Enhanced Solvent Vapour Extraction processes in Thin Heavy Oil Reservoirs

dc.contributor.advisorZeng, Fanhua
dc.contributor.advisorGu, Yongan
dc.contributor.authorJia, Xinfeng
dc.contributor.committeememberJin, Yee-Chung
dc.contributor.committeememberGuo, Chun-Hua
dc.contributor.committeememberShirif, Ezeddin
dc.contributor.committeememberTorabi, Farshid
dc.contributor.externalexaminerChen, Zhangxing
dc.date.accessioned2014-10-20T17:15:03Z
dc.date.available2014-10-20T17:15:03Z
dc.date.issued2014-01
dc.descriptionA Thesis Submitted to the Faculty of Graduate Studies and Research In Partial Fulfillment of the Requirements For the Degree of Doctor of Philosophy in Petroleum Systems Engineering, University of Regina. xix, 212 p.en_US
dc.description.abstractSolvent-based techniques, such as solvent vapour extraction (VAPEX) and cyclic solvent injection (CSI), have emerged as promising processes to enhance heavy oil recovery. However, there are still a number of technical issues with these processes, such as the theoretical modeling and performance enhancement. This thesis aims at addressing the following major technical topics. Theoretical modeling of VAPEX. Heavy oil−solvent transition zone is where the VAPEX heavy oil recovery occurs. Existing analytical VAPEX models can neither fully characterize the transition zone nor accurately predict its growth. Numerical simulation models use grid sizes that are much larger than the transition-zone thickness (~1 cm) and thus cannot capture the characteristics of the transition zone. This study develops a new two-dimensional (2D) mathematical model for the VAPEX process on the basis of its major oil recovery mechanisms (i.e., solvent dissolution and gravity drainage) inside the transition zone. This VAPEX model is able not only to accurately describe the distributions of solvent concentration, oil drainage velocity, and diffusion coefficient across the transition zone, but also to predict the evolution of the solvent chamber. Theoretical modeling of the diffusionconvection mass transfer in CSI. CSI is a solvent huff-n-puff process. One of the differences between CSI and VAPEX is that the operating pressure is decreased and increased cyclically in CSI. Hence, in addition to molecular diffusion, CSI has another mass transfer mechanism, convection, which is attributed to the bulk motion of solvent caused by the pressure gradient between the solvent chamber and untouched heavy oil zone. This study develops a convection−diffusion mass-transfer model for the heavy oil−solvent mixing process of CSI. The diffusion coefficient and convection velocity are both considered as variables rather than constants. Results qualitatively show that pressure gradient can greatly enhance the mixing process. Enhancement of VAPEX and CSI. This study proposes a new process, namely foamy oil-assisted vapour extraction (F-VAPEX) to enhance the VAPEX performance. F-VAPEX combines merits of VAPEX (continuous production) and CSI (strong driving force) together. It is essentially a VAPEX process during which the operating pressure is cyclically reduced and restored. It is found that the foamy oil flow during the pressure reduction period can effectively move the partially diluted heavy oil toward the producer. Results show that F-VAPEX can increase both the average oil production rate and the ultimate oil recovery of VAPEX. In comparison with CSI, F-VAPEX has a higher oil production rate and a lower solvent−oil ratio. This thesis also proposes a new process to enhance the performance of CSI, namely gasflooding-assisted cyclic solvent injection (GA-CSI). GA-CSI uses dedicated solvent injector and oil producer to prevent the ‘back-and-forth movement’ of foamy oil inside the solvent chamber during the conventional CSI process. GA-CSI applies a gasflooding slug immediately after the pressure depletion process of CSI to produce the partially diluted foamy oil left in the solvent chamber. It is found that the motionless foamy oil due to pressure depletion and solvent liberation serves as a buffer zone, which effectively reduces the mobility ratio between the displacing solvent and the displaced oil and leads to a high sweeping efficiency. In comparison with the conventional CSI process, the GA-CSI process can increase the oil production rate by over 3 times and in the meantime decrease the solvent−oil ratio from ~4 to ~3 g solvent/g oil.en_US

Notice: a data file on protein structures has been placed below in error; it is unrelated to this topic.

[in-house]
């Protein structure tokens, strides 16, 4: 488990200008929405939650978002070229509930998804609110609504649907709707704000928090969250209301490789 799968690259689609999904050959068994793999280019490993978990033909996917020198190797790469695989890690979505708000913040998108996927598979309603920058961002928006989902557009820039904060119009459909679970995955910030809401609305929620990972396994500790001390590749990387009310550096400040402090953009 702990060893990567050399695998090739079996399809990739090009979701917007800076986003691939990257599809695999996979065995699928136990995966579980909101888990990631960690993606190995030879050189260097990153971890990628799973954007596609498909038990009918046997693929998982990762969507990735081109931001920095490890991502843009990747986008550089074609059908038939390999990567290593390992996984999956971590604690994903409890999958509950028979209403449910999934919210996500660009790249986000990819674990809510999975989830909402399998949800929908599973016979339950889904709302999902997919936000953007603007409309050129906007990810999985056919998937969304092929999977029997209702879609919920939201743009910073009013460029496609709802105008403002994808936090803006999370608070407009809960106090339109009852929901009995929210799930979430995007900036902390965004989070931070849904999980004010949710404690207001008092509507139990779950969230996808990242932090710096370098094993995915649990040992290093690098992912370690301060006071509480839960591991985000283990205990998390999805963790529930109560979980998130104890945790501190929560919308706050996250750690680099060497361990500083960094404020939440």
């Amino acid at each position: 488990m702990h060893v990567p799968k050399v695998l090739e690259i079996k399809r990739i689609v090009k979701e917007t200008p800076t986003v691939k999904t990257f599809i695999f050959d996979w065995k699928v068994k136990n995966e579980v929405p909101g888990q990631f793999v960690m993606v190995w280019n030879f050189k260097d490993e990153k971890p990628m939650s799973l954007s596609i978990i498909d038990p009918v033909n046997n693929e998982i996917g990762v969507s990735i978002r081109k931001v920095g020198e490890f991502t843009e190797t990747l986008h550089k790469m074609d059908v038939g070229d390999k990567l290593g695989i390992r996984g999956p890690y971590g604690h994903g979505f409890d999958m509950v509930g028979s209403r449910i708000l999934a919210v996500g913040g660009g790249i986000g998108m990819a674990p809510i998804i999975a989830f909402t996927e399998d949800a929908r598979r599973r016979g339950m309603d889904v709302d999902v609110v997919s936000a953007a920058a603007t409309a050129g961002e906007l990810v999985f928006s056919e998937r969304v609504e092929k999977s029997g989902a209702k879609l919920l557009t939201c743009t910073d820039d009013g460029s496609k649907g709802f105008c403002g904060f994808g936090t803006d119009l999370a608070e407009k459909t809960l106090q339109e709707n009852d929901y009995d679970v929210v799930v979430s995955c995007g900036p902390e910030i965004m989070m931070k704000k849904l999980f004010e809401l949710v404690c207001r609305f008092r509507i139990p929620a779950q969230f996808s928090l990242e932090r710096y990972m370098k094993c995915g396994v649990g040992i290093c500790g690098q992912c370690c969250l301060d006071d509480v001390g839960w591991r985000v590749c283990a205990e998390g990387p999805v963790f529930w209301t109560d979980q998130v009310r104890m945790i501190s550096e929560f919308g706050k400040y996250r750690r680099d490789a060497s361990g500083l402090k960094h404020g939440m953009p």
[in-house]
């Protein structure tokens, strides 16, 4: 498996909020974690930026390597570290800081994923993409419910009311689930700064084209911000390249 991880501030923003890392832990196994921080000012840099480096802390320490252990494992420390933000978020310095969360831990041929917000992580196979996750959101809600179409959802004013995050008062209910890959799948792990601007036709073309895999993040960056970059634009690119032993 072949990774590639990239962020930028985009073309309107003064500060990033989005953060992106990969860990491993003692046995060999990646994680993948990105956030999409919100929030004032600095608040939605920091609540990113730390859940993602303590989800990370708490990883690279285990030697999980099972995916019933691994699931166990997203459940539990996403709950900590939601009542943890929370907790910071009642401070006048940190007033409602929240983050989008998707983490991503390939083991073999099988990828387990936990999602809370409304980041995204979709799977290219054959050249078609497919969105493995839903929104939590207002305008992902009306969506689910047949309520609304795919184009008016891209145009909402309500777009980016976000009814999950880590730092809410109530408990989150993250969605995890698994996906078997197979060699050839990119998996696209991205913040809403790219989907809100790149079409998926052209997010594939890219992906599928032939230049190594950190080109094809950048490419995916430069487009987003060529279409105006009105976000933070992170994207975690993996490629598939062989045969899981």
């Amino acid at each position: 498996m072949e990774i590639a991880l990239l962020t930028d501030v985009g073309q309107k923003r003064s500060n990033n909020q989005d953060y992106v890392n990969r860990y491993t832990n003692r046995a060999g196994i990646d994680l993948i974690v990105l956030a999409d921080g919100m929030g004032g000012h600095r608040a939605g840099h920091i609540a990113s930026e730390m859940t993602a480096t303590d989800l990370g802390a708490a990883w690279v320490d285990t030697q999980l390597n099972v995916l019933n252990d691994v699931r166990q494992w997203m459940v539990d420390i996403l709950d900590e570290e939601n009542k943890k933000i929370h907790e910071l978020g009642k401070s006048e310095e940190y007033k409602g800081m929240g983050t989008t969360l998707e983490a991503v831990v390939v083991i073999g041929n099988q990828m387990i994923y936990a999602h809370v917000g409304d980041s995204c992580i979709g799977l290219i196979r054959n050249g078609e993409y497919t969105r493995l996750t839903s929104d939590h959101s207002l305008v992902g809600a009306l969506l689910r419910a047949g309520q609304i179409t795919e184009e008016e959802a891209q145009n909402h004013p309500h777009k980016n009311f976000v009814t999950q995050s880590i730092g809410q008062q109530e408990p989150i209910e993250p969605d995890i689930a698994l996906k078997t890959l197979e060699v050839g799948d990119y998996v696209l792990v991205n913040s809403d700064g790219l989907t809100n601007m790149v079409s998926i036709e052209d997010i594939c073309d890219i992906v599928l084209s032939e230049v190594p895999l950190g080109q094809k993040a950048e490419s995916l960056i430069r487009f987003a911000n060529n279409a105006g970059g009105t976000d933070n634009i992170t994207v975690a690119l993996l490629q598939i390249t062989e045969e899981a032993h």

dc.description.authorstatusStudenten
dc.description.peerreviewyesen
dc.description.uriA Thesis Submitted to the Faculty of Graduate Studies and Research In Partial Fulfillment of the Requirements for the Degree of Doctor of Philosophy *, University of Regina. *, * p.en
dc.identifier.tcnumberTC-SRU-5460
dc.identifier.thesisurlhttp://ourspace.uregina.ca/bitstream/handle/10294/5460/Jia_Xinfeng_200283788_PHD_PSE_Spring2014.pdf
dc.identifier.urihttps://hdl.handle.net/10294/5460
dc.language.isoenen_US
dc.publisherFaculty of Graduate Studies and Research, University of Reginaen_US
dc.titleEnhanced Solvent Vapour Extraction processes in Thin Heavy Oil Reservoirsen_US
dc.typeThesisen
thesis.degree.departmentFaculty of Engineering and Applied Scienceen_US
thesis.degree.disciplineEngineering - Petroleum Systemsen_US
thesis.degree.grantorUniversity of Reginaen
thesis.degree.levelDoctoralen
thesis.degree.nameDoctor of Philosophy (PhD)en_US
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